The Federal Trade Commission (FTC), on September 15, 2022, published Bringing Dark Patterns to Light (Dark Patterns Report), which stemmed from an FTC workshop. The Dark Patterns Report highlights common dark patterns—design practices that trick or manipulate consumers into making choices that they might not otherwise have made and that may cause harm. According to the FTC, dark patterns undermine the consumer’s ability to make informed decisions and are therefore misleading or deceptive.

The FTC documented what it considered dark patterns in a variety of online businesses, including in cookie consent banners, apps aimed at children, and subscription sales. According to the Dark Patterns Report, four common tactics are:

  • Design elements that induce false beliefs. These include ads made to look like editorial content, false claims that other shoppers are currently viewing the same product to encourage a purchase, and paid consumer review websites claiming to be impartial.
  • Design elements that lead to unauthorized charges. These include techniques that trick someone into paying for products or services they did not want or intend to buy, free trials followed by an unexpected subscription, and hard-to-cancel recurring subscriptions.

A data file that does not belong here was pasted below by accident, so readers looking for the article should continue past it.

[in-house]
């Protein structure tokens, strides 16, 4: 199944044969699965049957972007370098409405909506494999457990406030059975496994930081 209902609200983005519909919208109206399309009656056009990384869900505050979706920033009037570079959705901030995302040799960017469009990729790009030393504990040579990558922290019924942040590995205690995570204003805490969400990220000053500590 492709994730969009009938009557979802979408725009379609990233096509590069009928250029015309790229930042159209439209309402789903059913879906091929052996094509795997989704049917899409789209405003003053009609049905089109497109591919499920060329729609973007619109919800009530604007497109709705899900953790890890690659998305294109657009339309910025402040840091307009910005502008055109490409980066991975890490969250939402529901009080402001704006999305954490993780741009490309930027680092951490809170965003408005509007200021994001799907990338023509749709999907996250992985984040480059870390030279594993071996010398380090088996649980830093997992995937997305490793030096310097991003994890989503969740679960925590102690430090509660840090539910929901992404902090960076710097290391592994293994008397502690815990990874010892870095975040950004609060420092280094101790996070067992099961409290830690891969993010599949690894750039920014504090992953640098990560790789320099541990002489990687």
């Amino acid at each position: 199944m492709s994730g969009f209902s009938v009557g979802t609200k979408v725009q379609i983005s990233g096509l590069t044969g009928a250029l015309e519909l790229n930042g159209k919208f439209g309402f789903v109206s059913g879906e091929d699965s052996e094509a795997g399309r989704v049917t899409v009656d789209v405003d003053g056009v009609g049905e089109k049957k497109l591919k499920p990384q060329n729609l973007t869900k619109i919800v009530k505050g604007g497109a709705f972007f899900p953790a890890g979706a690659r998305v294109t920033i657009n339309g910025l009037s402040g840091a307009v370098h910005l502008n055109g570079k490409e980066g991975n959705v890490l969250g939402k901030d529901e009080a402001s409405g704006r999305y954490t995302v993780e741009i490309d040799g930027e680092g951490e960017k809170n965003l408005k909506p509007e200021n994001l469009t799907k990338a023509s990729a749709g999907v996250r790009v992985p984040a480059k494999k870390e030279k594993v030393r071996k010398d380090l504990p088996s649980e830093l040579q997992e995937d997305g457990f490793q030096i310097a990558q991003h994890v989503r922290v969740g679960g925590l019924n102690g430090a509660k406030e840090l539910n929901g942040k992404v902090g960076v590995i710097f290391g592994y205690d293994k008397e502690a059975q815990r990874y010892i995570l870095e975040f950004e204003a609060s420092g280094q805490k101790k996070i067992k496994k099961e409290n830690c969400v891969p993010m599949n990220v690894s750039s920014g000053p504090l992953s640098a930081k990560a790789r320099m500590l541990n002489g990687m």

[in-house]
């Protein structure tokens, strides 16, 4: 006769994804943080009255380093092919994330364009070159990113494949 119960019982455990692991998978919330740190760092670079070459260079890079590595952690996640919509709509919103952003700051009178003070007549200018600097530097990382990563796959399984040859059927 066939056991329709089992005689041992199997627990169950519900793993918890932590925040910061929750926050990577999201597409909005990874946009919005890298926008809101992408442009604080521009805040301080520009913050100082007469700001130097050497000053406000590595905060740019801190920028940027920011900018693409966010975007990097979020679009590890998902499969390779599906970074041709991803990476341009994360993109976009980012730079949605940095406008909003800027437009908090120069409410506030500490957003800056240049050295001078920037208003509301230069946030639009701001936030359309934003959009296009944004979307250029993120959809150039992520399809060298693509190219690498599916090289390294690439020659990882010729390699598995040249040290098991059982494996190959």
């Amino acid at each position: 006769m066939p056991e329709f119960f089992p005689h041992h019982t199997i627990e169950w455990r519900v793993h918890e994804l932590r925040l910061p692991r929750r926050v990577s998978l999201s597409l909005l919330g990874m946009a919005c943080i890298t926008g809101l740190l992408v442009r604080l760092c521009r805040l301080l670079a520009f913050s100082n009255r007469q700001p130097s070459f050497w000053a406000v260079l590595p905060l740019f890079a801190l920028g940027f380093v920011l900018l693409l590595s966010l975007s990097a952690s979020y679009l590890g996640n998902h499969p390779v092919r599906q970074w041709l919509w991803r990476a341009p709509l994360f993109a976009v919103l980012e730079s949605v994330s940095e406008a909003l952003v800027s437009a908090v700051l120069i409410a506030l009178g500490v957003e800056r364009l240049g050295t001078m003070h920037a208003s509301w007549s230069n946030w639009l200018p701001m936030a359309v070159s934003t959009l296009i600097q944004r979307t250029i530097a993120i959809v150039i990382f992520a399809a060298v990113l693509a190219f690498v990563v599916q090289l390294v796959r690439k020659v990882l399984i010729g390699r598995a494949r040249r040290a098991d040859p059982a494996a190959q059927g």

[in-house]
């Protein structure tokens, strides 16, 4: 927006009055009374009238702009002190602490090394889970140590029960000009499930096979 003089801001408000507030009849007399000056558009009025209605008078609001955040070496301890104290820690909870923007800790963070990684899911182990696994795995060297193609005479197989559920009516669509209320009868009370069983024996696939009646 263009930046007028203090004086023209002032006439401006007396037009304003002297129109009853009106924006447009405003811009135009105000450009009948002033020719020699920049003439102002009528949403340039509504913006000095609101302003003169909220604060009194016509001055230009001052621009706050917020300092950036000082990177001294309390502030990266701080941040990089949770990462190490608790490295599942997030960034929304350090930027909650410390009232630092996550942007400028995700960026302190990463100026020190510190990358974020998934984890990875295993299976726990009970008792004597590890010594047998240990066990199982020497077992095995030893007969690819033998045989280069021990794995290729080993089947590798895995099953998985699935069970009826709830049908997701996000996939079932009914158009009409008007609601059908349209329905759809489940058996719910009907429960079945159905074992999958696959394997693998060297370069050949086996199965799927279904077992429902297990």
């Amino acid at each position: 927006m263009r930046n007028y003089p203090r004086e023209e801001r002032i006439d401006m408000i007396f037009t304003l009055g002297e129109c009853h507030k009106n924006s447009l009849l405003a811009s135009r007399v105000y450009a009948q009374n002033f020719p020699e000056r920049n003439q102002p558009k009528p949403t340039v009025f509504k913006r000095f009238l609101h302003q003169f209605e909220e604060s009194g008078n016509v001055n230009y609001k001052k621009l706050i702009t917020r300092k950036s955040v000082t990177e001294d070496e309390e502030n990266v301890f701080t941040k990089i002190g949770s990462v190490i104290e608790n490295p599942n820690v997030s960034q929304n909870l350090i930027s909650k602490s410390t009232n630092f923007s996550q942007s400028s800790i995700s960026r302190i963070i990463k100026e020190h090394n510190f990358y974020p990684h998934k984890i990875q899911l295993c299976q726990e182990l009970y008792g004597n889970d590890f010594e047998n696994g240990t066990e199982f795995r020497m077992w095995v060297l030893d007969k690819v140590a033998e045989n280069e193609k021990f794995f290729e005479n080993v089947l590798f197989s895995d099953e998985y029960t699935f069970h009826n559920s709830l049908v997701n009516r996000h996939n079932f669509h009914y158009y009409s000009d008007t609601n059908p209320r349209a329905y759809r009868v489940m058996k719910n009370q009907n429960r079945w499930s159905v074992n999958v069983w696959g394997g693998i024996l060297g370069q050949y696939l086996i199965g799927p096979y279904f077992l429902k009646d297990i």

• Design elements that hide or delay disclosure of material information. These include concealing key terms and material information, including hidden fees, or only disclosing mandatory fees at the end of the purchasing process.
  • Design elements that obscure or subvert privacy choices. These include techniques that dupe consumers into sharing data by disguising options for privacy settings or presenting hard-to-understand language when seeking consent to share, collect, and use personal data.

The FTC stated that it “will continue to take action” against companies that deploy dark patterns. In light of the FTC’s ongoing attention towards the issue, brands should carefully assess their websites and ads with their marketing, design, and legal teams.